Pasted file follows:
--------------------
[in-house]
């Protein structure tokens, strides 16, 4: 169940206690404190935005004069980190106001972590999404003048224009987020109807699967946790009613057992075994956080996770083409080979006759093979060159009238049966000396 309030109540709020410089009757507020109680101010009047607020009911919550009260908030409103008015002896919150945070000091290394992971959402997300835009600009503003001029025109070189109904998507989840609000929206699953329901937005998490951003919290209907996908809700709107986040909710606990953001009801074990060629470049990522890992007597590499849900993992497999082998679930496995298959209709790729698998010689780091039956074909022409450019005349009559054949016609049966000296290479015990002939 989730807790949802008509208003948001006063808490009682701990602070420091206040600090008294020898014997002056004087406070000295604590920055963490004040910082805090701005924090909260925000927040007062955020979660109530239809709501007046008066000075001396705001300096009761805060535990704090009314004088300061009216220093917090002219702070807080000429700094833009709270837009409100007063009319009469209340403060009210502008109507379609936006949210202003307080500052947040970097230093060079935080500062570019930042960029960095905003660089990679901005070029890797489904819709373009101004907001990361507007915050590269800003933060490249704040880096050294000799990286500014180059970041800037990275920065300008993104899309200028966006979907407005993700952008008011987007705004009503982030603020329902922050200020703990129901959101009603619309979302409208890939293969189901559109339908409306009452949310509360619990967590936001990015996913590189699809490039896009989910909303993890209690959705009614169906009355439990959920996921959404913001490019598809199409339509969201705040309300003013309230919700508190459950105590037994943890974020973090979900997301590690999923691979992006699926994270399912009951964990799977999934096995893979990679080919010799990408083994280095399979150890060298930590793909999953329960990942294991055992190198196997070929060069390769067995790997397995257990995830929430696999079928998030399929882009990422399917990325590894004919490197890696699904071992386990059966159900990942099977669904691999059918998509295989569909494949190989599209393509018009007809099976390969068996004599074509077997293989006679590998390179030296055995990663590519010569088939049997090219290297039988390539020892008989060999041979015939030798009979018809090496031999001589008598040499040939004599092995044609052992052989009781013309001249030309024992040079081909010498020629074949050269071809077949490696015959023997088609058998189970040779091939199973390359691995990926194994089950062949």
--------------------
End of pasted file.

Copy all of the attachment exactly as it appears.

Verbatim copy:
[in-house]
């Protein structure tokens, strides 16, 4: 169940206690404190935005004069980190106001972590999404003048224009987020109807699967946790009613057992075994956080996770083409080979006759093979060159009238049966000396 309030109540709020410089009757507020109680101010009047607020009911919550009260908030409103008015002896919150945070000091290394992971959402997300835009600009503003001029025109070189109904998507989840609000929206699953329901937005998490951003919290209907996908809700709107986040909710606990953001009801074990060629470049990522890992007597590499849900993992497999082998679930496995298959209709790729698998010689780091039956074909022409450019005349009559054949016609049966000296290479015990002939 989730807790949802008509208003948001006063808490009682701990602070420091206040600090008294020898014997002056004087406070000295604590920055963490004040910082805090701005924090909260925000927040007062955020979660109530239809709501007046008066000075001396705001300096009761805060535990704090009314004088300061009216220093917090002219702070807080000429700094833009709270837009409100007063009319009469209340403060009210502008109507379609936006949210202003307080500052947040970097230093060079935080500062570019930042960029960095905003660089990679901005070029890797489904819709373009101004907001990361507007915050590269800003933060490249704040880096050294000799990286500014180059970041800037990275920065300008993104899309200028966006979907407005993700952008008011987007705004009503982030603020329902922050200020703990129901959101009603619309979302409208890939293969189901559109339908409306009452949310509360619990967590936001990015996913590189699809490039896009989910909303993890209690959705009614169906009355439990959920996921959404913001490019598809199409339509969201705040309300003013309230919700508190459950105590037994943890974020973090979900997301590690999923691979992006699926994270399912009951964990799977999934096995893979990679080919010799990408083994280095399979150890060298930590793909999953329960990942294991055992190198196997070929060069390769067995790997397995257990995830929430696999079928998030399929882009990422399917990325590894004919490197890696699904071992386990059966159900990942099977669904691999059918998509295989569909494949190989599209393509018009007809099976390969068996004599074509077997293989006679590998390179030296055995990663590519010569088939049997090219290297039988390539020892008989060999041979015939030798009979018809090496031999001589008598040499040939004599092995044609052992052989009781013309001249030309024992040079081909010498020629074949050269071809077949490696015959023997088609058998189970040779091939199973390359691995990926194994089950062949």